Link to Original Source
Link to Original Source
Gary Taubes is an advocate of high-fat/low-carbohydrate diets. He seriously overstates the importances of the source of calories, compared to the calorie total itself, and willfully ignores the strong evidence linking saturated fats to heart disease.
He has a habit of jumping on any bandwagon that supports his conclusions, regardless of whether the bandwagon is valid or not.
His support should therefore not be given much weight in your deliberations.
Nor is it whether a crowd can be arranged in such a way that it makes better decisions than the average person in the crowd. (THEY CAN.)
It is whether you can arrange the decision making process among a crowd to consistently make wise decisions, even if no individual member of the crowd is consistently wise.
Since, in any sufficiently large crowd, somebody is going to come up with a wise answer to any particular question, the key problem is getting members of the crowd to agree on which of two answers is the wiser. One solution is to get the members who don't have a clue to delegate that decision to others who they think are, in general, good at picking winners. With a sufficient track record, you have an objective basis to decide who is or is not good at recognition, provided there is some correlation between past and future problems, or at least some way to categorise which sort of expertise is relevant to each problem.
Fluid intelligence (Gf) refers to the ability to reason and to solve new problems independently of previously acquired knowledge. Gf is critical for a wide variety of cognitive tasks, and it is considered one of the most important factors in learning. Moreover, Gf is closely related to professional and educational success, especially in complex and demanding environments. Although performance on tests of Gf can be improved through direct practice on the tests themselves, there is no evidence that training on any other regimen yields increased Gf in adults. Furthermore, there is a long history of research into cognitive training showing that, although performance on trained tasks can increase dramatically, transfer of this learning to other tasks remains poor. Here, we present evidence for transfer from training on a demanding working memory task to measures of Gf. This transfer results even though the trained task is entirely different from the intelligence test itself. Furthermore, we demonstrate that the extent of gain in intelligence critically depends on the amount of training: the more training, the more improvement in Gf. That is, the training effect is dosage-dependent. Thus, in contrast to many previous studies, we conclude that it is possible to improve Gf without practicing the testing tasks themselves, opening a wide range of applications.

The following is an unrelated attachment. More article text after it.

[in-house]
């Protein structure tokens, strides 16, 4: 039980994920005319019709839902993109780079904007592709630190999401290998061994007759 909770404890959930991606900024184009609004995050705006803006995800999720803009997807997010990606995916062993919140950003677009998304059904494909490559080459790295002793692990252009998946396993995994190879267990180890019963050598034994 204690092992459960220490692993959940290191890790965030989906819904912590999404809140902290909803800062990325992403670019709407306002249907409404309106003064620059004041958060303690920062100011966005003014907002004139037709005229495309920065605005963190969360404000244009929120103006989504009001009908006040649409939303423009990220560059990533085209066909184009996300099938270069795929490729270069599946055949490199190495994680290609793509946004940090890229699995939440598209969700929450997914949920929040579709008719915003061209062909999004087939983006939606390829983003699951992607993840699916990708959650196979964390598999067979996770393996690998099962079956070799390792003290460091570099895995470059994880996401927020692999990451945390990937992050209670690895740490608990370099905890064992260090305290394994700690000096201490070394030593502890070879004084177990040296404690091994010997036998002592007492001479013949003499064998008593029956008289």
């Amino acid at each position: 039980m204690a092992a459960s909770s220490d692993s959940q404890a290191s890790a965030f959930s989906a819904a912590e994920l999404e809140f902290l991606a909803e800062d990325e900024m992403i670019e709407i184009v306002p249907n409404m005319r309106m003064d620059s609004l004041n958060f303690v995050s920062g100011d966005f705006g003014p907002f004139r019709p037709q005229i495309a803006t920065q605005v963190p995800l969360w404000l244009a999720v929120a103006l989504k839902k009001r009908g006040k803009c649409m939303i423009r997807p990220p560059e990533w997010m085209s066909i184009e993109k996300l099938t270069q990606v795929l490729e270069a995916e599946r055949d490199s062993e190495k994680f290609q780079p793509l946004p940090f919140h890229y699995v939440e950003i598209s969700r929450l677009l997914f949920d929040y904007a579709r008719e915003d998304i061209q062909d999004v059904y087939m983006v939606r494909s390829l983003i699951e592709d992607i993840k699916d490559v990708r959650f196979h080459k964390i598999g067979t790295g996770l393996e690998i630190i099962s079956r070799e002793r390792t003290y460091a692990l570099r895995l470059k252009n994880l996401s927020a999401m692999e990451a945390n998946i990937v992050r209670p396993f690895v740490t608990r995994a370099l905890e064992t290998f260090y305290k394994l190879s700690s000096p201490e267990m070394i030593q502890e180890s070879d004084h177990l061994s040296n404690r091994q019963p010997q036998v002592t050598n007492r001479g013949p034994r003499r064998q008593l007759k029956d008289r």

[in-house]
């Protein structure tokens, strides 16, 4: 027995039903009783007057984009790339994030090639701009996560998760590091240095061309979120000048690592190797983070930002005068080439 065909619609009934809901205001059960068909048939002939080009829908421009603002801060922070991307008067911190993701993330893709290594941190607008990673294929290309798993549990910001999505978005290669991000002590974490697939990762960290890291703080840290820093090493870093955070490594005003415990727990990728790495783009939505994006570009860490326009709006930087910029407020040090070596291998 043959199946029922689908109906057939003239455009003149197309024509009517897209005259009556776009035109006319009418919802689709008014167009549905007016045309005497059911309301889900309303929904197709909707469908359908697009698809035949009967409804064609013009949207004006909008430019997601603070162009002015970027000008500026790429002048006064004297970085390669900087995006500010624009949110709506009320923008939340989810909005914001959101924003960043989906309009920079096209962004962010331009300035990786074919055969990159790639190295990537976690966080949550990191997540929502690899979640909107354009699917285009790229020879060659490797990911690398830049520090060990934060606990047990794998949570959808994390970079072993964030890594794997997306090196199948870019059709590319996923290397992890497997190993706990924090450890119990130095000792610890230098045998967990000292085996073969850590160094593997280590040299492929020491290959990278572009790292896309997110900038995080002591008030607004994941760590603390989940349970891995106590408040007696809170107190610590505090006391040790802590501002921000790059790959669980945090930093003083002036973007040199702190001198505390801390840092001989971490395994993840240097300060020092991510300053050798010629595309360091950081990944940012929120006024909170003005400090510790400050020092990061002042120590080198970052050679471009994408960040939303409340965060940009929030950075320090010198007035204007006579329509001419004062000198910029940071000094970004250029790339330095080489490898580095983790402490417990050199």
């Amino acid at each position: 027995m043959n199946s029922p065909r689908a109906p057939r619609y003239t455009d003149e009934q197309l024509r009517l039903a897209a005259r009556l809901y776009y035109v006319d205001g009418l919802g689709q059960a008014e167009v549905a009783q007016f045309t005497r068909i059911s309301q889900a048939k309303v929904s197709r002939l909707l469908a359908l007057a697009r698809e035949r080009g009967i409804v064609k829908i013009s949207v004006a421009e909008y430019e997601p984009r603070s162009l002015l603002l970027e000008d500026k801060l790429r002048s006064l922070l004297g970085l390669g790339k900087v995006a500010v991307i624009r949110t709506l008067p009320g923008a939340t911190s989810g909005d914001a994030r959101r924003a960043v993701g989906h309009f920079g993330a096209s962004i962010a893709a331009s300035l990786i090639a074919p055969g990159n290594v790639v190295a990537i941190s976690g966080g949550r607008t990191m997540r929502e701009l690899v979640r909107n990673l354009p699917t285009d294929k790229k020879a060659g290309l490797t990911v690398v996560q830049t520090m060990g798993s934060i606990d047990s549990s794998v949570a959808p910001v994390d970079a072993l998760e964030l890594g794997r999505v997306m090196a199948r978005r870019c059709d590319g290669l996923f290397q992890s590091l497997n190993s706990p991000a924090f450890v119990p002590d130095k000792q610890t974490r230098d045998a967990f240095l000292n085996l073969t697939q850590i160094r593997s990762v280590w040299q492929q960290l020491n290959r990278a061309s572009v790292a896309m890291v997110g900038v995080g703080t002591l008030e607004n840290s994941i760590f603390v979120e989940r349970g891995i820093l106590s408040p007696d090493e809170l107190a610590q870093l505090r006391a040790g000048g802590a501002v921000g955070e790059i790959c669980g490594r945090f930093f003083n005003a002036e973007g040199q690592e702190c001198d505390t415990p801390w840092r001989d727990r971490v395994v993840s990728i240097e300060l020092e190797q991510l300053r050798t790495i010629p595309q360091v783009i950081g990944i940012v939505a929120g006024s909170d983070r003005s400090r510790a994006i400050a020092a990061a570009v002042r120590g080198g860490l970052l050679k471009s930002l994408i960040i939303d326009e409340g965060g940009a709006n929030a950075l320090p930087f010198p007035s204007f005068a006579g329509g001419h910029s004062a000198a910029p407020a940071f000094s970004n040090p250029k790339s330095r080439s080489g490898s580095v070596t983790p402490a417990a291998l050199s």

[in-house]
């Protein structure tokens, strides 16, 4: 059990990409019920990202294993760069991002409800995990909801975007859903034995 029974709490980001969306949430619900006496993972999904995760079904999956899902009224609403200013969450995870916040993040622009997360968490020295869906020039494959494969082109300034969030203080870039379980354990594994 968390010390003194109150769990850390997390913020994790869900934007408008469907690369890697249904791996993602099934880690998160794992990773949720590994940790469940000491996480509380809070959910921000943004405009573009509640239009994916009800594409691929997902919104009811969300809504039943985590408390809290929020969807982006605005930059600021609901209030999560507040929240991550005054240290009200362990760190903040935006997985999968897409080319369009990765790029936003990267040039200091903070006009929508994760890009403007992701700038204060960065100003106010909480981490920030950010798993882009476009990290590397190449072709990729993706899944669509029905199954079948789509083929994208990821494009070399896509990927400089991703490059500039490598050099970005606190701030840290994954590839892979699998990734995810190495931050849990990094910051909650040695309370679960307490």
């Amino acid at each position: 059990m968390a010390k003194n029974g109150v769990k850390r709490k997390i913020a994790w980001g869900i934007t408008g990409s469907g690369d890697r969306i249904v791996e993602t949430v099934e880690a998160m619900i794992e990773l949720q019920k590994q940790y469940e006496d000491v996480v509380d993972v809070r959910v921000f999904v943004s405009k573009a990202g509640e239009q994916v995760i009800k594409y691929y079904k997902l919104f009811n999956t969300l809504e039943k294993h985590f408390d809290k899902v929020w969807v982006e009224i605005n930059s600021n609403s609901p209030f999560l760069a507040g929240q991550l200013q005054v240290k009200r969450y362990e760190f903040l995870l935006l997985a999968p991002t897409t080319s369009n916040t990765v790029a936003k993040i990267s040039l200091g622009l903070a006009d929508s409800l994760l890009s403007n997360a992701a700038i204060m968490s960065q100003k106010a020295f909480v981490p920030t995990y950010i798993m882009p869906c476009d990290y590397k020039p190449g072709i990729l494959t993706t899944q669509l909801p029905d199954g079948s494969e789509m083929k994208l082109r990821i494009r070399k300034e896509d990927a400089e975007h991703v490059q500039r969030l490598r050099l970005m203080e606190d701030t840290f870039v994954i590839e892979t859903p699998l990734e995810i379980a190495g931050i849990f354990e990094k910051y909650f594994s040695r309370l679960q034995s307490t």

A card version of the memory task used in their research is available at: http://www.toothycat.net/wiki/wiki.pl?DouglasReay/SnapBackGameRules